I’m not sure I believe him, given the almost astrological set of defining traits JB has ascribed to the idol character he’s created: sleek, stubborn, disciplined, and sharp, all of which are illustrated through everything from his outfits and actions on camera to his hair and makeup. Thinking of him in these defined terms is easy because K-pop stars are often seen in confined situations. Their social media is strictly monitored. Their schedules are tight, limited to performances and TV appearances. Fans rarely see what they do in their free time, perhaps because they are not as constantly followed by paparazzi the way celebrities are in America and much of Europe. (I’ve personally seen far fewer cameras circling around South Korea’s famous faces than in New York City and Los Angeles.) But GOT7 fans can tell you this: JB is no-nonsense, stoic, loyal, and assertive.
“I’m surprised so many people like us,” he says in English, so sheepishly that I know he genuinely means it and is not just being a humble idol. “I feel so nervous and happy. So many feelings come to my heart.”
Most K-pop idols don’t share JB’s level of autonomy over their look, a fact that might surprise those unfamiliar with the genre. Most of the time, they’re willing canvases, but JB is more discerning. And though Americans might associate all-male K-pop acts with the boy bands of the 1990s, JB’s aesthetic inspiration veers far more toward Kurt Cobain than to *NSYNC. It is edgy and dark, not glittery and bright, though JB stipulates he finds nothing wrong with the latter; rather, he prefers to provide alternate representations of what a male K-pop star can look like.
“I wanted to get out of that box of K-pop style,” JB says when I ask what prompted him to grow out his hair. “When you look at pictures of other guys, they usually have the same [stereotypical], two-block hairstyle (K-pop’s take on an undercut). Because it’s part of our jobs as idols to look impressive, I wanted something different — a new look with more texture. This is my own way of expressing that.”
And the gradient of onyx, crimson, and cocoa often seamlessly blended onto his lids, and the foundation evening out his complexion and giving it a glow is just for JB, he notes. When he isn’t working, JB hardly puts anything on his skin. Even when his skin is breaking out, he skips moisturizer because he believes drying out his skin helps clear it up. I wince at this revelation, and he quickly adds in English, “That’s only my tip, only for me.”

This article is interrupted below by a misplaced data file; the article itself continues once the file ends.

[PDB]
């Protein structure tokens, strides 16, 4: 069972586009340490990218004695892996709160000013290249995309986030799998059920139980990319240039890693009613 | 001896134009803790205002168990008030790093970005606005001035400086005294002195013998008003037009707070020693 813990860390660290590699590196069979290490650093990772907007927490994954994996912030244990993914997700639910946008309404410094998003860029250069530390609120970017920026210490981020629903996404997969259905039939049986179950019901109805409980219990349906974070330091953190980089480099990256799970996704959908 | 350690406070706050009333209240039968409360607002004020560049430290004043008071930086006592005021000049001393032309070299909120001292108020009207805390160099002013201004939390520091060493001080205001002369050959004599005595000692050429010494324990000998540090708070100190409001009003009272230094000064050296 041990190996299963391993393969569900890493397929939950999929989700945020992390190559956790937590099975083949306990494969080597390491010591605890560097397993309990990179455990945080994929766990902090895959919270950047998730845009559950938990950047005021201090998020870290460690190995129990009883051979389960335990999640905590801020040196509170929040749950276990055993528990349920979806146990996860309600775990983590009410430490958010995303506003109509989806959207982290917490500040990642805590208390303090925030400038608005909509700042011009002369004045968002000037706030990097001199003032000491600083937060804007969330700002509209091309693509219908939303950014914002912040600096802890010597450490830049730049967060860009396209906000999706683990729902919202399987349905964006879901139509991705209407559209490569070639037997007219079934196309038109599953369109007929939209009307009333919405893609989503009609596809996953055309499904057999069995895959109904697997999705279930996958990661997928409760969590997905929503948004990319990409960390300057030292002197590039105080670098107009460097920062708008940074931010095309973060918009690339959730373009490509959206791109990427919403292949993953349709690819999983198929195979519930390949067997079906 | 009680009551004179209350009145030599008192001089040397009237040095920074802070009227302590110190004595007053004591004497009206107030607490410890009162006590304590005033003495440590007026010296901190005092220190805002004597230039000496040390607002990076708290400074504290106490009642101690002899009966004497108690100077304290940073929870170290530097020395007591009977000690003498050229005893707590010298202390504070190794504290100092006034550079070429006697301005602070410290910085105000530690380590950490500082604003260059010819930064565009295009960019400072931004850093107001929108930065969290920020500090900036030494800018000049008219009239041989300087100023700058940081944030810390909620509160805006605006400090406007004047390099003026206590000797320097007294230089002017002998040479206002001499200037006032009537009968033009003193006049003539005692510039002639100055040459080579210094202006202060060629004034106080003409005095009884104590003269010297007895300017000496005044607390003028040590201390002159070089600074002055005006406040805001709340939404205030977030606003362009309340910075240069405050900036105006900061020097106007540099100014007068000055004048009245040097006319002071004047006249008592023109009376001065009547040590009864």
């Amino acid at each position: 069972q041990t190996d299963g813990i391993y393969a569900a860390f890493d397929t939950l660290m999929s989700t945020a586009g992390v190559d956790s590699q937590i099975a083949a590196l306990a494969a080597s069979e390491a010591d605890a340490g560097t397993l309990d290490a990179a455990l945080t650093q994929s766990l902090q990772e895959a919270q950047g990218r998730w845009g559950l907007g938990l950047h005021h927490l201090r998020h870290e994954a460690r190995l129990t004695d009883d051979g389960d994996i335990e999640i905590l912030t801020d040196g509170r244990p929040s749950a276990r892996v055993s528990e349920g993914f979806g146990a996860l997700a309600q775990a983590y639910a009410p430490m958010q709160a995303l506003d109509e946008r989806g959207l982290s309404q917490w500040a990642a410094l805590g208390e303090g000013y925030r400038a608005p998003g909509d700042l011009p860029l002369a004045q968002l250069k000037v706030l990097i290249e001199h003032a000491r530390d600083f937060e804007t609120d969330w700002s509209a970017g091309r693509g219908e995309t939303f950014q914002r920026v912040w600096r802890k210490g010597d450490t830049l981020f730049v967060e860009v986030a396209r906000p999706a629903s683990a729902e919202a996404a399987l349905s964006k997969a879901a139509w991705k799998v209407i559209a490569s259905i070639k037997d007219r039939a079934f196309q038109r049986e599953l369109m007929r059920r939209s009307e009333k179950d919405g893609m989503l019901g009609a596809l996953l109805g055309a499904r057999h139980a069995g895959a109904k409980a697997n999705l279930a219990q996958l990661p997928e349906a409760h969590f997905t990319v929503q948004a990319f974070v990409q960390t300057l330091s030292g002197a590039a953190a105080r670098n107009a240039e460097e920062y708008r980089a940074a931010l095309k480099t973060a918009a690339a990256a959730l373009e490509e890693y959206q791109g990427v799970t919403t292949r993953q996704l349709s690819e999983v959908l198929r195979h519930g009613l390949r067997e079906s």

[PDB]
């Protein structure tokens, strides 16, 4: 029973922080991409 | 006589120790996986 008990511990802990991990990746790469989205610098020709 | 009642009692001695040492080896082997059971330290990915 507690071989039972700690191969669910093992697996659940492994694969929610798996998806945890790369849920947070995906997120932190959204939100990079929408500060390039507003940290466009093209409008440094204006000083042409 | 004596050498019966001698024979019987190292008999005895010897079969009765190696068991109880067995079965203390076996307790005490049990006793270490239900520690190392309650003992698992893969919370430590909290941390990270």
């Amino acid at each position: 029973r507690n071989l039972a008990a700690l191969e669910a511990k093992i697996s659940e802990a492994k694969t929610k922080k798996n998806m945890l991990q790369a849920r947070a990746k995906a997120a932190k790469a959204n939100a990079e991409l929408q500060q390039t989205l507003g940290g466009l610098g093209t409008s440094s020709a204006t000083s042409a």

“I wanted to show people that [piercings] aren’t a bad thing or good thing, but it’s a new cultural thing,” he explains, referencing the changing mindsets Koreans have about tattoos and facial piercings as accessories more than gang affiliations. Unlike tattoo artistry, piercing is more widely found in South Korea. Still, getting pierced anywhere other than your ears can make many South Koreans cringe, though this certainly isn’t an uncommon attitude in much of America either. My own parents freaked out when I pierced my septum — a story I recall to JB.
I wanted to get out of that box of K-pop style. When you look at pictures of other guys, they usually have the same two-block haircut….Because it’s part of our jobs as idols to look impressive, I wanted something different.”
“Same,” JB remarks. (K-pop stars: They’re just like us.) He continues, “But I wanted it, so I got it. It's my body and my life. So I just did it.” (Same, JB.)
“Do you feel that getting piercings gives you more control over yourself?” I ask.
“Yes, I get the feeling that I'm responsible for my life when I get piercings,” JB says.
The subject of tattoos comes up. “I want one, but I change my mind [too often],” JB shares, releasing a long sigh. “I have thought about the design, but then I think, Would this be better than this? Because of that, I haven’t been able to get one.”
This aesthetic antsiness seems to trickle down into JB’s everyday life. He told me he took out his anti-brow piercing because he got tired of it three weeks prior to our interview. And one month after our meeting, he dyed his hair petal pink just because — a color choice he hinted at when we spoke and which struck me as unexpectedly vibrant for someone who has carved out such a dark aesthetic for himself. For once, JB seems to be matching his multichromatic music.
Over the past four years, JB has helped pen GOT7’s title tracks like “Eclipse” and “You Calling My Name.” He’s also written and composed beloved B-sides, like my personal favorites “Teenager” and “Page.” Each is more synthesia-inducing than the next. Under the alias Def., JB also drops moody, meditative songs on Soundcloud (without his face attached), as well as in a crew with friends who call themselves Øffshore.
Because JB is constantly making music — for GOT7, for Def., for Øffshore — I wonder aloud how he has anything left when he’s giving so much of his creativity to others. JB doesn’t make music when he feels unmotivated, he reveals. Instead: “I rest, write for myself, draw, or walk around town,” he adds.
And if JB ever loses steam onstage, “I put on both in-ears and turn up the volume. Then I kinda go crazy as if I’m at the karaoke and tell myself, I’m having fun.”
Looking down at my recorder, I notice our time together is running out. (If his manager had his way, we would have been done 30 minutes ago. I know because he had asked me to wrap it up. Fortunately, JB cordially reassured him that it was okay for us to continue.) I decide to ask a question I’ve been wondering throughout our interview: “Are there things that you want for yourself in the future?”
JB thinks for a second. “How far into the future?”
“How far can you see?” I return.
Although he’s a big-picture person, JB says he hasn’t given the future much thought. “I just want to do what I want to do. I just want to keep constantly working” he adds. “I tend to have a big disappointment if I get greedy and have expectations.”
This cover story is a part of ishonest’s “Beauty of K-Pop” project, where we explore how K-pop came to define more than just the global music scene.
STYLIST: YERIN JEON
HAIR: NAEJOO PARK
MAKEUP: HANSERA CHO
PRODUCTION: VISUAL PARK
SPECIAL THANKS TO THE KOREA TOURISM ORGANIZATION AND ASIANA AIRLINES